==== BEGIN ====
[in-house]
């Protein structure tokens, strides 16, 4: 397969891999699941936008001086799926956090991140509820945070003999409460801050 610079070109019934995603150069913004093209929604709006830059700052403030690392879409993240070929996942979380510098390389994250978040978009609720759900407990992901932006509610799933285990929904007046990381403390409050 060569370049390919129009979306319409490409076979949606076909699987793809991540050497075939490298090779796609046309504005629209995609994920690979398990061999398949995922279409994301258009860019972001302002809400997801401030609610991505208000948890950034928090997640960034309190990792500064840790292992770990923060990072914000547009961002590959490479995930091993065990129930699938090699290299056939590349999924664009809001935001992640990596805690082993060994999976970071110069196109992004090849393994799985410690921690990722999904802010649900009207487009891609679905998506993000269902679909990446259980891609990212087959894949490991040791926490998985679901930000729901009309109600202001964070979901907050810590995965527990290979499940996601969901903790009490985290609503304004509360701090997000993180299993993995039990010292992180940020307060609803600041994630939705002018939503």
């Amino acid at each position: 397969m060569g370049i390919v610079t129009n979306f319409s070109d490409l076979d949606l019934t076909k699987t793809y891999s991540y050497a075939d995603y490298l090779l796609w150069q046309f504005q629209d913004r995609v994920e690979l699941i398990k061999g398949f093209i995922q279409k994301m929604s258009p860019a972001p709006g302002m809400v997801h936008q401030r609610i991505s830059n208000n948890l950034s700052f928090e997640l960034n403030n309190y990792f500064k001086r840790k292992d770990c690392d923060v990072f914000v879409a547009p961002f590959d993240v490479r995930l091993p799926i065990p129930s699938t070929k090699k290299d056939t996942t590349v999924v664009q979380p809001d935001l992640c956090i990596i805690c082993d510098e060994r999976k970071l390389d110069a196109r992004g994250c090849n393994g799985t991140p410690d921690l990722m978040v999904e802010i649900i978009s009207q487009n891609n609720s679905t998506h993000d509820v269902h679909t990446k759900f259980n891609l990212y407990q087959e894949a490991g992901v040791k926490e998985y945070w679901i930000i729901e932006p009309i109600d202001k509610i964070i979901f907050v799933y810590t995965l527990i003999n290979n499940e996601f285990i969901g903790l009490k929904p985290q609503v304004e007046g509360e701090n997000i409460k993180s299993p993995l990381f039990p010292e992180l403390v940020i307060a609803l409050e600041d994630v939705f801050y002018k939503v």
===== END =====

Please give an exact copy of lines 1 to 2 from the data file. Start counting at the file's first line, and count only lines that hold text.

[in-house]
């Protein structure tokens, strides 16, 4: 397969891999699941936008001086799926956090991140509820945070003999409460801050 610079070109019934995603150069913004093209929604709006830059700052403030690392879409993240070929996942979380510098390389994250978040978009609720759900407990992901932006509610799933285990929904007046990381403390409050 060569370049390919129009979306319409490409076979949606076909699987793809991540050497075939490298090779796609046309504005629209995609994920690979398990061999398949995922279409994301258009860019972001302002809400997801401030609610991505208000948890950034928090997640960034309190990792500064840790292992770990923060990072914000547009961002590959490479995930091993065990129930699938090699290299056939590349999924664009809001935001992640990596805690082993060994999976970071110069196109992004090849393994799985410690921690990722999904802010649900009207487009891609679905998506993000269902679909990446259980891609990212087959894949490991040791926490998985679901930000729901009309109600202001964070979901907050810590995965527990290979499940996601969901903790009490985290609503304004509360701090997000993180299993993995039990010292992180940020307060609803600041994630939705002018939503």